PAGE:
Jointer or Planer

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A question to the group. Given a choice to buy a new tool, what would you buy first, a jointer or a thickness planer? Thanks for any suggestions.
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wrote:

If I could buy only one, it would be the planer: - with proper jigs and fixtures, you can face-joint on a planer - with proper jigs and fixtures, you can edge-joint on a table saw - ain't no way you can thickness-plane anything on a jointer.
If you can buy both, do so.
--
Regards,
Doug Miller (alphageek at milmac dot com)
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says...

Joiner. Many, many more uses for a joiner.
S.
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Yeah that was helpful. And he is asking about a joinTer not a joiner.
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Planer
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I got a combi unit. I don't know if you can get one in the US anymore though. Mine was a Makita planer and jointer. Not a helpful answer.
I would choose a planer first. I can get a straight edge on a board with a hand plane to rough in and a table saw. Or a router and straight edge.
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On Jul 25, 2:20?pm, Jim Behning

Admittedly I have never felt the need for a planer. But if I had to reduce stock from, say, 3/4" to 1/2" I would just run it a number of times over my jointer until I got there. Anything wrong with that approach?
FoggyTown
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FoggyTown wrote:

Not if the two surfaces wind up parallel. They often don't.
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dadiOH
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Yep. You don't have any reference surface to ensure that opposite faces remain parallel to each other -- you're almost guaranteed to taper the board in at least one dimension.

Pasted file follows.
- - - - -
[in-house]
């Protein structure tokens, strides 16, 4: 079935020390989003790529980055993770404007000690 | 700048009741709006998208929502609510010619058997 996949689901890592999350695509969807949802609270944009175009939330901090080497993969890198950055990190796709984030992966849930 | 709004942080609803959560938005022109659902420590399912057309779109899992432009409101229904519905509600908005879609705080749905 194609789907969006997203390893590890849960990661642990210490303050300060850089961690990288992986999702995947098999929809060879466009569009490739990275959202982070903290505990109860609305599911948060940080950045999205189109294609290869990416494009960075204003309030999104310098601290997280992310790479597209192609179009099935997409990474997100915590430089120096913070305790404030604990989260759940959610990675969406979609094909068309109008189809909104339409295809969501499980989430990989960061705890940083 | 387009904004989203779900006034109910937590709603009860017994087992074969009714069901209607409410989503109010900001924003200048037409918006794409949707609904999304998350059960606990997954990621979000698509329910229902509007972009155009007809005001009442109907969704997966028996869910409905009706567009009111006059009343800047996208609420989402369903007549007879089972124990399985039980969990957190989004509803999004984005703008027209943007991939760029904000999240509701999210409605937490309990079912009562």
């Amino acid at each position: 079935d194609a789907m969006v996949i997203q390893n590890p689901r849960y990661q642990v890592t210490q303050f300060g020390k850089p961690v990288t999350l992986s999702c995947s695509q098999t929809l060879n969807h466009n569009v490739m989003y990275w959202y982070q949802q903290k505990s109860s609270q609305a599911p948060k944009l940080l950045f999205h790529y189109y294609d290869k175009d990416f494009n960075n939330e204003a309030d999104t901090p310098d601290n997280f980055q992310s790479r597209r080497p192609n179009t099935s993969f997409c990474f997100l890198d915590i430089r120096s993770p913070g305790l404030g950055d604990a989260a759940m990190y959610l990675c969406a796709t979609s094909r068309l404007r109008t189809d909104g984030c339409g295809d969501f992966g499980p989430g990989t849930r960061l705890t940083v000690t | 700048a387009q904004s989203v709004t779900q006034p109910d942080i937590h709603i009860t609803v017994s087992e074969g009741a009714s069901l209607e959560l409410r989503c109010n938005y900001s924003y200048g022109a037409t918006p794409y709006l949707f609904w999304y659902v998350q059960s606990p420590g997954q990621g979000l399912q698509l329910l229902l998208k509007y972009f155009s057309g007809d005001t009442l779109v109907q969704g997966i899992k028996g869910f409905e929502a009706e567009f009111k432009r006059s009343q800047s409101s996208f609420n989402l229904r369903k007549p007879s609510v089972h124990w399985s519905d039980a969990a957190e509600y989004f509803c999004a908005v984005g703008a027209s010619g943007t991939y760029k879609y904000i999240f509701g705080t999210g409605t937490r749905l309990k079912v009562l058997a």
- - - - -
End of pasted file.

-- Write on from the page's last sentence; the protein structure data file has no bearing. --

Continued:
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Doug Miller (alphageek at milmac dot com)
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wrote:

Except your scribe line, just as you would use to hand plane. No problem. Matter of fact, you can also plan your work as the old boys who had nothing in the way of power tools to work with, and make precise thickness unnecessary.
If you buy unplaned lumber, planer's a good choice, given the easier workarounds for edging. Otherwise your board width is limited, for practical purposes, to the width of your jointer knives.
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Have you ever actually done that? Seems to me that it would be awfully hard to see the scribe line, what with the blade guard on the side toward you, and the fence on the side away.

Yes, of course you can. You can also get to the grocery store in a horse and buggy, too, and some folks still do.

Not really -- rip with a bandsaw, joint, glue up. Not perfect, of course, but some would prefer that, to jointing and planing a 15"-wide board by hand.
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Doug Miller (alphageek at milmac dot com)
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Yes, I have, and the line is as visible as the one on the opposite edge of the board I'm hand planing.